Early Voting and Ground Games

I thought it might be interesting to take a look at some early voting statistics in five of the swing states that allow for early voting.

**Party Affiliation of Early Voters**
State Democrats Republicans Independents / Unknown Party Affiliation
Colorado 35% 38% 27%
Florida 43% 41% 16%
Iowa 43% 32% 25%
Nevada 44% 38% 18%
North Carolina 48% 32% 20%

Looks pretty good if you’re a Democrat.  Outside of Colorado the Democrats are leading in every state.  Colorado is very close and since almost a third of the early vote has been cast by independents, it’s too close to call.  But the thing to remember is Democrats tend to vote earlier than Republicans when they can. So some of these will even out by the time election day rolls around.  It’s probably still better to look at the polling numbers coming out of the state than attach too much importance on early voting numbers.  Additionally, if Independents in each state above break more towards one candidate or the other, it has the potential to seriously upend the race.

Still, especially with those factors in mind, I’d always rather have the lead than not. Based on these numbers, I wouldn’t change my previous prediction on which candidate will have electoral victories in specific states.  I’m still calling an Obama victory in Nevada, Iowa, and Colorado and Romney wins in Florida and North Carolina.  Florida and North Carolina are still quite close.  Closer now than they were when I made my original prediction. So maybe the ground games of each candidate comes more into play.

Campaign Local Offices
State Obama Romney
Colorado 61 14
Florida 102 48
Iowa 66 13
Nevada 26 12
North Carolina 53 24

Again, this is not only an obvious advantage, like with early voting, but an overwhelming one.  Numerous articles have been written about the superiority of the President’s ground game.  But I don’t know how that specifically translates into votes.  Yes, more offices means more volunteers.  And more volunteers means more contact with voters and therefore drives GOTV efforts.  But if it were just based on manpower alone, the race wouldn’t be nearly this close.  Is it effective?  Sure.  But how much more effective is it than the Romney campaigns efforts?  No one can really answer that. If the President gets re-elected, I’m sure that our always-astute news media will trumpet the ground game advantage. But if Romney wins, there’ll be just as many articles written about the effectiveness of a smaller ground game.  I just don’t think it’s that simple.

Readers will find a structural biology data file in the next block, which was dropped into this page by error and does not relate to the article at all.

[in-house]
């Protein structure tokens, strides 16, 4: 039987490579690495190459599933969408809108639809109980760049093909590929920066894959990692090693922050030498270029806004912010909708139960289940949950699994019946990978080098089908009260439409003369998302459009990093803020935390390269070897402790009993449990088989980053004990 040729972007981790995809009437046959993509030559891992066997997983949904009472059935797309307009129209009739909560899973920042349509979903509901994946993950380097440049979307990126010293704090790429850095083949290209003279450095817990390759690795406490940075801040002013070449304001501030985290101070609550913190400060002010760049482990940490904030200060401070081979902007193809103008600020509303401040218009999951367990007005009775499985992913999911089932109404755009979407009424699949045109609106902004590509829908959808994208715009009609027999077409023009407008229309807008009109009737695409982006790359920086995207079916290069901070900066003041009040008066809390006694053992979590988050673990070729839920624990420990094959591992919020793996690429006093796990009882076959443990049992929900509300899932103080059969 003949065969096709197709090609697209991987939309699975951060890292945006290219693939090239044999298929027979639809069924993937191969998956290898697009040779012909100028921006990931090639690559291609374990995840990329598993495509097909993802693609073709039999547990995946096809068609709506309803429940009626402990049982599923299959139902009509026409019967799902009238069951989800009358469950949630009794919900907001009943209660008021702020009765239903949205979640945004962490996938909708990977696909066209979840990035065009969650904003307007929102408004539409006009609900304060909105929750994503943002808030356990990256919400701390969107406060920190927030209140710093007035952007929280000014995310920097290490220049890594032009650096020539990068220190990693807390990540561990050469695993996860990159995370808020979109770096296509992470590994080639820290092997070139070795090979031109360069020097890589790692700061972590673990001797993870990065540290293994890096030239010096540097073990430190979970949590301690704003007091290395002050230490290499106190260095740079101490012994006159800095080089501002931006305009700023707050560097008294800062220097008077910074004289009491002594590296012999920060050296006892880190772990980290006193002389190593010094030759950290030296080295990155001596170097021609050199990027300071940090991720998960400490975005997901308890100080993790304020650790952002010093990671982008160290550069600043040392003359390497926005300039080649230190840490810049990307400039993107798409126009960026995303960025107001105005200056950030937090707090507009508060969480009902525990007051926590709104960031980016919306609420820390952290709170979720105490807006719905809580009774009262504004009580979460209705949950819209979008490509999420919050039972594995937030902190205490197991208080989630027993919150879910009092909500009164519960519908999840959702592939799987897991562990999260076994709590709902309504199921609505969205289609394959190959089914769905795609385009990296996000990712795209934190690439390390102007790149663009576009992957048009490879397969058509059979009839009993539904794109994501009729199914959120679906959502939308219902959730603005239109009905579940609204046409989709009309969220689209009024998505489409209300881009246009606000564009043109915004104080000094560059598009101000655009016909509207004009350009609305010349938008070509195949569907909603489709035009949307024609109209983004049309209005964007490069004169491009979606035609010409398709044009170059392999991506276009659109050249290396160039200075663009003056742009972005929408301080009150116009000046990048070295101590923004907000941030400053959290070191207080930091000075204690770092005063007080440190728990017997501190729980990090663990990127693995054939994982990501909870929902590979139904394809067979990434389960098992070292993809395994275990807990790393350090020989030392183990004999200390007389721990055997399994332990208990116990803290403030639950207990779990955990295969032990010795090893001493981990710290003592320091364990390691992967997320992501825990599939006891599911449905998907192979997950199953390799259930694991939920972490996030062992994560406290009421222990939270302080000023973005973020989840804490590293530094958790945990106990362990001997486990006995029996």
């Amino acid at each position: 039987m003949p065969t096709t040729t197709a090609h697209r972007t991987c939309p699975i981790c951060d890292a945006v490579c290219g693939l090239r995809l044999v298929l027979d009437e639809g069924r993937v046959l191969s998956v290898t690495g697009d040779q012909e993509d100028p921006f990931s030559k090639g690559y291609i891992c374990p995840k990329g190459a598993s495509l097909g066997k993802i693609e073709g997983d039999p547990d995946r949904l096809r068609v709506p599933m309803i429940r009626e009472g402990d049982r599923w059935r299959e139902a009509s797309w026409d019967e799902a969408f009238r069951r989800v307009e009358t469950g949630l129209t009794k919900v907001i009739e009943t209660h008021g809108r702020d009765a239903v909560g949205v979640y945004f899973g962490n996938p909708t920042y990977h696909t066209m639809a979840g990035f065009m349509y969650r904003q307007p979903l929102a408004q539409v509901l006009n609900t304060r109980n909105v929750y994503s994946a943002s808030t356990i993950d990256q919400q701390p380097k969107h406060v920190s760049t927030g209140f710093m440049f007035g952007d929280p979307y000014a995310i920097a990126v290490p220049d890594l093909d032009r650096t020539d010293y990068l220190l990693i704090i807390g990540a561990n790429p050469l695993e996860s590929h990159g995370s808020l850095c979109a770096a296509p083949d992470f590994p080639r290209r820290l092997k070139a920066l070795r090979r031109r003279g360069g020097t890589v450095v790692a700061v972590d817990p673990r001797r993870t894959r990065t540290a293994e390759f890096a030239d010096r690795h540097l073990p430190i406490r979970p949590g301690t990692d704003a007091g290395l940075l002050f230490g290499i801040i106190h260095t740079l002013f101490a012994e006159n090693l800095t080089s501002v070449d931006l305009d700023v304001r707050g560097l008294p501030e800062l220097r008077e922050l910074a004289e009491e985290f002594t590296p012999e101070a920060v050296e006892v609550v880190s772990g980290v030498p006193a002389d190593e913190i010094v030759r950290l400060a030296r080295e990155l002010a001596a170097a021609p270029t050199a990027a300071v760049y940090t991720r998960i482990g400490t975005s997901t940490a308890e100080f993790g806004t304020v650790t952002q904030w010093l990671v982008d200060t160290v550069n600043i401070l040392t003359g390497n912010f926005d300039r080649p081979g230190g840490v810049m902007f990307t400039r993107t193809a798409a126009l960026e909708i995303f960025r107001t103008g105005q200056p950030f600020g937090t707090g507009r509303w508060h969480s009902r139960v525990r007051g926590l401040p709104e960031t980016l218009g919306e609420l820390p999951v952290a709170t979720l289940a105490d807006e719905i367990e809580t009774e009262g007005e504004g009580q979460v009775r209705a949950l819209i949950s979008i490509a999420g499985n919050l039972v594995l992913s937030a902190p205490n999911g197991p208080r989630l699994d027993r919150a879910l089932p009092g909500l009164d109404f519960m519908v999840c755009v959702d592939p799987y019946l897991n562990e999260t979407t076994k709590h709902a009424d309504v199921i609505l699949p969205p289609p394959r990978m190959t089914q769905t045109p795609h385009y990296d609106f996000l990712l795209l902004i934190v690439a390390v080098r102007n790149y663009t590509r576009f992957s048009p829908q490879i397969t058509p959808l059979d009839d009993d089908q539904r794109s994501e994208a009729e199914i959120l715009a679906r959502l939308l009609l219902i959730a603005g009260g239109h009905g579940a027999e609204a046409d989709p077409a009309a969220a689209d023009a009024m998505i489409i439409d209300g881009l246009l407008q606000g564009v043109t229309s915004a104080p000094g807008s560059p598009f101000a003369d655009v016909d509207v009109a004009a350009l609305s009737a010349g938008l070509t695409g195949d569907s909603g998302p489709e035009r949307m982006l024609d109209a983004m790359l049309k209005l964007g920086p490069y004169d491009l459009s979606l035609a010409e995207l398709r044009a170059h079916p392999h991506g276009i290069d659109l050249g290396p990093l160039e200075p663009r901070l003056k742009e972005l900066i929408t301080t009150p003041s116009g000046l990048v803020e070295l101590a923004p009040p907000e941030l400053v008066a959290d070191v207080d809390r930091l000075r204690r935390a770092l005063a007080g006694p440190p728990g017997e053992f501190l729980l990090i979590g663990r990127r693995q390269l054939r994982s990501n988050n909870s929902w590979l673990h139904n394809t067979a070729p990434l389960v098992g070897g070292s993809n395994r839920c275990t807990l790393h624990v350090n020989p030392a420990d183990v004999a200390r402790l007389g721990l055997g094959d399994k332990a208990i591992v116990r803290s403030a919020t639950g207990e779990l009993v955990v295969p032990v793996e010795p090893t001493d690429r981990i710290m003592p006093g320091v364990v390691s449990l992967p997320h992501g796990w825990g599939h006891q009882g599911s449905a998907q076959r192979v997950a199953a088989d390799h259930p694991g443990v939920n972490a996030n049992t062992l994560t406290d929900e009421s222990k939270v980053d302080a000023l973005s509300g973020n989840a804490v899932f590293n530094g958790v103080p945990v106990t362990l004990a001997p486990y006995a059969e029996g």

There are other complexities to this which makes it even more difficult to discern the actual effects of each candidate’s ground game.  One, of course, is Citizens United, which opened the door to corporations giving unlimited money anonymously towards political ends.  A corporation could, for example, form a SuperPAC and specifically run ads to sway the election one way or the other.  Another is the voter suppression efforts engineered by Republicans to ensure that a smaller proportion of the electorate votes — these efforts concentrate on restricting early voting windows (see the note above about who tends to vote early) and tightening ID requirements at the polling booth (see NSFW Sarah Silverman video for a fun demonstration on how that works out for traditionally Democratic voting groups).  After all, if students and minorities are much more likely to vote Democrat, why not make it more difficult for them to vote at all?

So the President might have more than twice as many offices and volunteers as the Romney campaign in Florida.  But is it enough to overcome a state that already famous for voter suppression tactics amongst key Democratic constituents?  And maybe Romney is outgunned in Colorado.  But we don’t have records of what outside groups are spending or even doing on his behalf in the Centennial State.

One thing is for certain, we’ll find out how effective each campaign is or isn’t in a few days.

Categories: Politics Fix

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